|Who Doesn't Like Free Samples?|
|Little Museum Inside|
Once you're finished sipping samples and milling around, take the walking tour. I never knew how coffee was produced (not that I ever really cared to think about it...). This tour was really informative, but perfectly short. They had about 8 or 9 stations set up with brief plaques explaining the different steps in the process of producing coffee beans.
So how do they produce and process the coffee? Did you really think I wouldn't explain it?
Coffee starts like many other fruits - it grows on a tree as a fragrant and delicate flower blossom. These blossoms eventually develop into the coffee cherry. The seeds of the cherry (usually two to a cherry) are what become the coffee bean familiar to most of us.
|See the Cherries?|
On Kauai, the blossoming begins in February or March, and by May, the cherry begins to form. The fruit ripens around late September, and harvesting begins. They employ harvesting technology very similar to many wine grape harvesters in regions like California's Napa Valley. The Kauai Coffee Company’s harvesting period runs from mid-October through early December. They harvest 24 hours a day, 7 days a week, using 3 shifts. Due to the size of the estate, and the existence of varying island climates, daily scouting reports are used to select the fields with maximum ripeness. Twelve mechanical harvesters that were originally designed for blueberries perform the harvesting. On the tour they tell you that it would take literally every man, woman, and child on Kaua’i to harvest by hand. I guess that means they don’t have an influx of Mexican immigrants here.
After the coffee cherries are harvested, trucks deliver them from the fields to the “wet processing plant.” At the plant, the cherries are separated into three stages of maturity - ripe, natural and immature coffee. They put the cherries in water and the overripe float to the top and the under-ripe cherries sink to the bottom. by using inherent differences in density and hardness.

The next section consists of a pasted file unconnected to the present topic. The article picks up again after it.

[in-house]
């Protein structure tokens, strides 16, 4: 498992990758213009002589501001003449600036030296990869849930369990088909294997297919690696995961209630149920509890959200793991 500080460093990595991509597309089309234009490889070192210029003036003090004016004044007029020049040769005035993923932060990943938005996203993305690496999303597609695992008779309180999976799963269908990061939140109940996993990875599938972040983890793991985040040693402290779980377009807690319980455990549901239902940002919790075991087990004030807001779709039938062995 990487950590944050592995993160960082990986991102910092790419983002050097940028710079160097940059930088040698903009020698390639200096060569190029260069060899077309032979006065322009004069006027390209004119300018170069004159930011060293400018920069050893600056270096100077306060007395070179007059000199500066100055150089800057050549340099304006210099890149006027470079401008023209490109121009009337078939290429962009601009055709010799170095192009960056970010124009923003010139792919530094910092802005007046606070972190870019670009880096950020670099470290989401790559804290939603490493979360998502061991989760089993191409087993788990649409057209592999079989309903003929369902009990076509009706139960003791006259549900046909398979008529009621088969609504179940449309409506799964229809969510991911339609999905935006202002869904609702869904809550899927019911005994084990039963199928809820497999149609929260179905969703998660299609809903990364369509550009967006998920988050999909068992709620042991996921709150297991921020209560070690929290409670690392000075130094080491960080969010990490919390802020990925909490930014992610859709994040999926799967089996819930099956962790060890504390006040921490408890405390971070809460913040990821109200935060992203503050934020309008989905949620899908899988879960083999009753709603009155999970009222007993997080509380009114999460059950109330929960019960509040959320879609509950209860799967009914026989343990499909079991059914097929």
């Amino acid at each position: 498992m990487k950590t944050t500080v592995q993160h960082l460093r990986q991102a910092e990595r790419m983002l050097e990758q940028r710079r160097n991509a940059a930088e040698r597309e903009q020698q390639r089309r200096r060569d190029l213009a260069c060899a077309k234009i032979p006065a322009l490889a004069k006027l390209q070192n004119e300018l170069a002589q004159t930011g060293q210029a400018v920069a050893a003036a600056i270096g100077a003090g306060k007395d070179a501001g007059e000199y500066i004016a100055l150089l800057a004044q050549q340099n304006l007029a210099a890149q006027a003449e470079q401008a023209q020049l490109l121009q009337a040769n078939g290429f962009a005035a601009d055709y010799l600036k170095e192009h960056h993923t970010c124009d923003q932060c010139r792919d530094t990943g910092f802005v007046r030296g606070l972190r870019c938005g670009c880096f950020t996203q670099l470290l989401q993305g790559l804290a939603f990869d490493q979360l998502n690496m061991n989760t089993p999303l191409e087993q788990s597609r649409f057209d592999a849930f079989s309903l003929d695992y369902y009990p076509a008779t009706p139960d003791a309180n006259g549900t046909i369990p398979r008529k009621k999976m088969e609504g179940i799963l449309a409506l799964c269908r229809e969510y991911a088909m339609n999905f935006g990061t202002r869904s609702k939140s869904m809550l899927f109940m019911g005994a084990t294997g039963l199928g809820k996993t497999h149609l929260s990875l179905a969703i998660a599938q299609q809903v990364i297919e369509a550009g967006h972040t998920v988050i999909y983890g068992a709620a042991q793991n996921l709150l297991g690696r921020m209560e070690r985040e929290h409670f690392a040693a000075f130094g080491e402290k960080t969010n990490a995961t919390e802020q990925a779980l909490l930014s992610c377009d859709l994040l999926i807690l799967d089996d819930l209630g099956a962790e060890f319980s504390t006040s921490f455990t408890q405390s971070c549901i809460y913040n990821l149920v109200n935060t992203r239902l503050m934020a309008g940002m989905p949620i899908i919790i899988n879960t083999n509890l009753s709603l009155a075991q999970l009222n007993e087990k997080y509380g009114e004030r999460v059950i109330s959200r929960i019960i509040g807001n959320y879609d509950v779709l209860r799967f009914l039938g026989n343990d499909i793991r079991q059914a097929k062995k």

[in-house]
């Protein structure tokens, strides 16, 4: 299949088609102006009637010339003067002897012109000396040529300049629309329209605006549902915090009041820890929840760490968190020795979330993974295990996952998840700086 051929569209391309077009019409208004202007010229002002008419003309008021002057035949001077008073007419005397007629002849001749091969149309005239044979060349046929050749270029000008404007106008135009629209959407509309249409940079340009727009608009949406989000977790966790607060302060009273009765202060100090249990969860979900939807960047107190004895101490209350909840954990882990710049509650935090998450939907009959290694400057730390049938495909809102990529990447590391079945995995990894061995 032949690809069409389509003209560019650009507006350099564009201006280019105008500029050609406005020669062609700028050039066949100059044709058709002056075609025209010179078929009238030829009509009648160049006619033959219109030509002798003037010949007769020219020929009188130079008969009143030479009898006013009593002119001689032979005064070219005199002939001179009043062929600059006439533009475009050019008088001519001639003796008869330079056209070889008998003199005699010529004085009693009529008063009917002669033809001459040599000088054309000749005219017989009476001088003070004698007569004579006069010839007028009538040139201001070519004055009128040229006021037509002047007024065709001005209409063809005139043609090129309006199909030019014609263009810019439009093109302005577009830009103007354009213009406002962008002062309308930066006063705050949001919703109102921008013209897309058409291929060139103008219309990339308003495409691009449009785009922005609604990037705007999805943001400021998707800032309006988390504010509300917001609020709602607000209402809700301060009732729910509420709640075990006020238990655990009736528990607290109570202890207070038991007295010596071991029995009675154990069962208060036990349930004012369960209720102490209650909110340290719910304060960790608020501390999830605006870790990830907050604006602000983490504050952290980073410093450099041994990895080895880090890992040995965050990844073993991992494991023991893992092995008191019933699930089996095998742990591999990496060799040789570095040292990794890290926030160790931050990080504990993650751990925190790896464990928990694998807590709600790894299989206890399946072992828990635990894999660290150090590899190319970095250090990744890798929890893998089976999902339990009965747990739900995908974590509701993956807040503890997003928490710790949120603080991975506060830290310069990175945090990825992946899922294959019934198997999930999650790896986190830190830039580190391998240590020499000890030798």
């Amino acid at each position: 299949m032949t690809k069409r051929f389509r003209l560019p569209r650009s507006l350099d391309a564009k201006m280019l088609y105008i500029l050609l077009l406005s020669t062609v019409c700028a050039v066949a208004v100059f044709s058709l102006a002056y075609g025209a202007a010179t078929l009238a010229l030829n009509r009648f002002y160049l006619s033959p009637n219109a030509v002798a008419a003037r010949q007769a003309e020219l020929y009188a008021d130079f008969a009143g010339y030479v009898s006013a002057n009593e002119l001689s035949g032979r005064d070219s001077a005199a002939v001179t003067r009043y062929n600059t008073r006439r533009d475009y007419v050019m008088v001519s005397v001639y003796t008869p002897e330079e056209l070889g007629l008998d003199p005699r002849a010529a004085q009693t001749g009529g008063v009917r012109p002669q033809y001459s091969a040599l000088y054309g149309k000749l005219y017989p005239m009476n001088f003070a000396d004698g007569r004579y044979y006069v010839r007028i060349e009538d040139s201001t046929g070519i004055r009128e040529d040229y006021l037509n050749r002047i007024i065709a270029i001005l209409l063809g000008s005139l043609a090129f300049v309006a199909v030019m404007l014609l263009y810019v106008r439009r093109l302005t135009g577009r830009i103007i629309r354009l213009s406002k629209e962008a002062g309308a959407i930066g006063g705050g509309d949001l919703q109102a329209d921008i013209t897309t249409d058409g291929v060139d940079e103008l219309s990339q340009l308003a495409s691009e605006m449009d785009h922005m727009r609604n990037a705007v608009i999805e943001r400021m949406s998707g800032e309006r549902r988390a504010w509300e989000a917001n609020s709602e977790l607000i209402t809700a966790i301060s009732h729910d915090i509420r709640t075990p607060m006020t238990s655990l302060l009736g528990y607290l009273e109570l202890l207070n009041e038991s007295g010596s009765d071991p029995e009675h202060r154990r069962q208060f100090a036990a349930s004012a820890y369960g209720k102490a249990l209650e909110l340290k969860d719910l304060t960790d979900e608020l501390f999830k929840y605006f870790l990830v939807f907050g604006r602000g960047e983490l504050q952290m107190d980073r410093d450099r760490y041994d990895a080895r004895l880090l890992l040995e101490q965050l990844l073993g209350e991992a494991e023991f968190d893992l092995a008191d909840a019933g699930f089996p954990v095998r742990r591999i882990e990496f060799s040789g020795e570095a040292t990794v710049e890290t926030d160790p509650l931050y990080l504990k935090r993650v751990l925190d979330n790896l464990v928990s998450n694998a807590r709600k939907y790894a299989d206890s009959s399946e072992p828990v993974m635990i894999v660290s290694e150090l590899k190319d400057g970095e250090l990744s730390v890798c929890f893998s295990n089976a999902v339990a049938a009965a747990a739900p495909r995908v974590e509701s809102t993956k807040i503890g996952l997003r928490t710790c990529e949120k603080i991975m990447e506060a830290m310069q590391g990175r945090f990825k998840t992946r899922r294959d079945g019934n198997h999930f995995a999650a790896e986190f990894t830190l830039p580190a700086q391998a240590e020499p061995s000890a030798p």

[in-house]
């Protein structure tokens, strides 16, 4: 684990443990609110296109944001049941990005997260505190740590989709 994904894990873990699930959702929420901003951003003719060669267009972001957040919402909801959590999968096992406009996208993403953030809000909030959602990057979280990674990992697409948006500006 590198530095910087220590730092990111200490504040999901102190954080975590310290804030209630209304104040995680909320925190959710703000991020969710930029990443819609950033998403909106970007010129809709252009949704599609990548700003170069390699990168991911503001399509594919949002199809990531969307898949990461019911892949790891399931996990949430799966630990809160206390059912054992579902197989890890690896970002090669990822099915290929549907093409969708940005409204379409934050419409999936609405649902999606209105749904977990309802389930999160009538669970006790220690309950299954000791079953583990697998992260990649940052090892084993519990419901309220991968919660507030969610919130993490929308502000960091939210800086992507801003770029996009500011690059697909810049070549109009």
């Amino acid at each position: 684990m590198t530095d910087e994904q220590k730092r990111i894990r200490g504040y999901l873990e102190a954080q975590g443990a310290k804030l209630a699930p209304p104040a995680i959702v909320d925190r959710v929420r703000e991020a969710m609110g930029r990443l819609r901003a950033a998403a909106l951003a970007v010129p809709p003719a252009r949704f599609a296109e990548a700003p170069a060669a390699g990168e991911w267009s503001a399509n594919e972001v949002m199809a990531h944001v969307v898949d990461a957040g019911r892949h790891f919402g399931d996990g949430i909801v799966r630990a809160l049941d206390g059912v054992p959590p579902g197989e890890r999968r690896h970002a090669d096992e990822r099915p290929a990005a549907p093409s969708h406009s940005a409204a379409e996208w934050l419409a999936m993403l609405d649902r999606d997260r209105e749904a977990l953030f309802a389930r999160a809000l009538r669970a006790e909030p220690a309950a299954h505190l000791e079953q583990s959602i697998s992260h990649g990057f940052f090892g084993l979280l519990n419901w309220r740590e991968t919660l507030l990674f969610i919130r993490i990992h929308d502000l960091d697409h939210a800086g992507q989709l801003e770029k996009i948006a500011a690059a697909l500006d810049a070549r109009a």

They take the ripe cherries and remove the skin and fleshy part of the fruit until just the seed (i.e. bean) is left.
The leftover beans are then washed to remove the sticky mucous and crap that coats them before the beans are sent to pre-dryers - a fluidized bed of air that is the start of the drying process. After this, the beans are puy in heated drying elevators for 18 to 36 hours.
The coffee rests in parchment for a while, and is then milled to remove more skin. Throughout the process, the producers still have quality control tests that monitor bean temperatures and preserve each bean's flavor and quality. Sizing screens and density tables further sort out the best beans.
The final sorting step in the dry mill is the color sorter, where an electronic eye scans each bean for color, selecting the finest colored beans and rejecting those that don't pass with a blast of air.
After the beans are sorted, each batch of coffee is then inspected by the State of Hawaii Department of Agriculture, which gives each batch a different graded designation. The DOA inspector officially certifies each batch of coffee by grade quality and origin. Finally, they roast it and ship it.